Fear of Unemployment Is As Bad As Unemployment Itself
Through my wife, I know a 27 year old young man who lives in Orange County, California. He is employed with a major hotel chain and has more than five years experience doing everything from valet parking to being the night General Manager. He has a degree from a prominent California private university that brings him $800 a month in student loan debt. His job today, which is a good one, is to price hotel rooms for more than seven business and luxury properties in the Anaheim area for which he is paid $52,000 a year. By no means is he unemployed; however fear of unemployment is a factor in every dollar he spends. His department used to consist of 12 full-time employees. Today it is down to two people with his boss saying in December - the work of 12 people is likely going to be for one person to do with the other one on the unemployment line.
This young man works his butt off as he knows his parents can't support him with a safety net at 27. Today he now has roommates to lower his living expenses. He works project work, bar-backs and other tasks to make money on the side. He limits his dating because dinner out in Orange County can be quite costly. He doesn't pay for Internet but "borrows" it from a nearby neighbor who doesn't have a password lock on their network. His 160,000 mile Mitsubishi Eclipse is giving up the ghost in ways that would send 27 year old Boomers and Xers flocking to a car lot and driving home with something nice and shiny. And for AV gear - my friend loves it but if he wants the home theater experience, he comes over for dinner and a movie at my house, as Playstation 3 on a standard definition television is the most he can justify. A trip to Best Buy or even used gear he says is too risky when he could be weeks away from losing his income - and those student loans never really go away. He does pay extra into his debt when he makes some extra money.
It's easy and popular to jump to gloom and doom predictions in today's economy. Each and every one of us (in all generations) are feeling the pain on so many levels. However things aren't quite as bad as they seem. The Dow is currently up in 2009 - pushing or passing 10,000 depending on the day. The economy grew at meaningful levels in the third quarter. Housing prices in 20 key markets are showing signs of settling but this recovery will not be as fast or as satisfying as any of us want. The biggest generation since the Baby Boomers is being taught not to spend - especially on luxury goods, just as The Greatest Generation learned to save for a rainy day thanks to the Great Depression.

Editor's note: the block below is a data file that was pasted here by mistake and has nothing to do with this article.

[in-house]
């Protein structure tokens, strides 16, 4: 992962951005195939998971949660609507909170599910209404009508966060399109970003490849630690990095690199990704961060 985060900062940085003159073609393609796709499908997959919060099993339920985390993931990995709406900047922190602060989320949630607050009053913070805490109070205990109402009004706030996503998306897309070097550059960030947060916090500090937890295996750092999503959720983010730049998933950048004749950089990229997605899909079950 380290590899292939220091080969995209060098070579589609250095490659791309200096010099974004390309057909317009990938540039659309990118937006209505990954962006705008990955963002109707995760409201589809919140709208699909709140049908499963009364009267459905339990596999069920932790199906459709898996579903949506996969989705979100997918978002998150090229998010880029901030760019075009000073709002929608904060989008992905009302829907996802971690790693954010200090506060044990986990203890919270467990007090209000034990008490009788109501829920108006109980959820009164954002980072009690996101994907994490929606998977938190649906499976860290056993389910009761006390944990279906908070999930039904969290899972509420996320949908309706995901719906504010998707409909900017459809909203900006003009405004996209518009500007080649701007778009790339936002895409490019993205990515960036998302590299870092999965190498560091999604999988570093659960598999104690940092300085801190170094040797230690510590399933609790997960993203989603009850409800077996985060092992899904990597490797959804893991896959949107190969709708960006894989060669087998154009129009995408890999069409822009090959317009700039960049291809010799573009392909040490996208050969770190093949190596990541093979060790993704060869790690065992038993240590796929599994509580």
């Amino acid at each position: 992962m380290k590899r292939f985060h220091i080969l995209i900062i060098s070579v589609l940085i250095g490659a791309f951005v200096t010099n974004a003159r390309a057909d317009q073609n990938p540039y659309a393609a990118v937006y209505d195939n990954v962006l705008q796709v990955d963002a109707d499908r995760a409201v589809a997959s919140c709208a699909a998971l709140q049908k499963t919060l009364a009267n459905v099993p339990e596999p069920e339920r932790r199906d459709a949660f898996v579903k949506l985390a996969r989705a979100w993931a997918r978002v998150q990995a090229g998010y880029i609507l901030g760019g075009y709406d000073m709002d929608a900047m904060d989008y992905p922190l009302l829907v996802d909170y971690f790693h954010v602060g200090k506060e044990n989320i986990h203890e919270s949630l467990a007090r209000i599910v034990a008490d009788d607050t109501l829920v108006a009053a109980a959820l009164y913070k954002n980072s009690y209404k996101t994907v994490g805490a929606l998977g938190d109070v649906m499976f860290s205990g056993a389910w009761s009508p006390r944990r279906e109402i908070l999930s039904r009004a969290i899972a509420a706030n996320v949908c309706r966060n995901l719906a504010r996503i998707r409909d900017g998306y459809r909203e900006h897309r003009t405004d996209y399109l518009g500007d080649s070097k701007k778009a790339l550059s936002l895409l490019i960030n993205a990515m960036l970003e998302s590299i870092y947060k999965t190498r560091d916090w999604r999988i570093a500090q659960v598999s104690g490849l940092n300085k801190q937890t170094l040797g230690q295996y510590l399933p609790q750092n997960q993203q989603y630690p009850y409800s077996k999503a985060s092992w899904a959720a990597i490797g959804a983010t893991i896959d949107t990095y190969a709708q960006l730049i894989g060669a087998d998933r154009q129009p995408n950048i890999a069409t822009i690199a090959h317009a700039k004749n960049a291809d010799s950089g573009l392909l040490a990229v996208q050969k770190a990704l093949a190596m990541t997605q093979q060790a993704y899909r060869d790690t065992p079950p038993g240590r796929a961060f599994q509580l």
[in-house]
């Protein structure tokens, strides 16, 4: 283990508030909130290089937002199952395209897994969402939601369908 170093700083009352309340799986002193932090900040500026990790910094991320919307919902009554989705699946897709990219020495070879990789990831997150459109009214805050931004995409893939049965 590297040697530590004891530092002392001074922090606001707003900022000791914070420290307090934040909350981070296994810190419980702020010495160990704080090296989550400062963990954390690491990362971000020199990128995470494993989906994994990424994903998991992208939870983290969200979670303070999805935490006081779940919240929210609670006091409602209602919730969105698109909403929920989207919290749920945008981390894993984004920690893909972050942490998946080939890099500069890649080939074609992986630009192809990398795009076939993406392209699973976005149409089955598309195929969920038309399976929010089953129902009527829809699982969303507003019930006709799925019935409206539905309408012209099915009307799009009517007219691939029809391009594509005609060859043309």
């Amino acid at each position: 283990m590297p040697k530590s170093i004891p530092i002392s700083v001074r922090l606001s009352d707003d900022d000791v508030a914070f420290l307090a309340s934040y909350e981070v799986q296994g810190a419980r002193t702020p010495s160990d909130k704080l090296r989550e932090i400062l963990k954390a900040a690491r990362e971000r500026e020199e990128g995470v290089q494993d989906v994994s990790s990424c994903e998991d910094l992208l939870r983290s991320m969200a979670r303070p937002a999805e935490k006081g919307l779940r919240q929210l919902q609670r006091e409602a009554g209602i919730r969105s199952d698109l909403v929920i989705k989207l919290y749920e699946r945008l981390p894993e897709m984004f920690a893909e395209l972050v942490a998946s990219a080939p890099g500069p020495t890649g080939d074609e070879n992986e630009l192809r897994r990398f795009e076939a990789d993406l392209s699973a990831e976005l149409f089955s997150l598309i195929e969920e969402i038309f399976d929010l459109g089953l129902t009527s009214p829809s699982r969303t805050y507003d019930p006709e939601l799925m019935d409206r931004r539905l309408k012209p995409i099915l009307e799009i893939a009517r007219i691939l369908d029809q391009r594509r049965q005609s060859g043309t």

Retailers specializing in selling specialty audio-video, home theater and home automation need to start studying how Generation Y is vastly different than Boomers and Xers. Wireless is big. Bluetooth sells. And until there are prolonged times of economic boom that teach Generation Y that it's OK to splurge - value is going to be "job one" with every system sold. The days of loading a home up with $250,000 of Crestron might have been a solid sale to a dotcom CEO fresh after an IPO but as a whole, Generation Y isn't going to be as flamboyant with their money without being truly wowed.
The good news with Generation Y is that they love music more than any generation before them. 220,000,000 iPods and iPhones sold (and counting) only hammers that point home. They love the AV experience of video games that pack both HD video and perhaps better-than-Hollywood surround sound. Could this audience be sold home theater gear in large numbers? You're damn right they can. It just will be under new rules, with new tastes and new buying habits.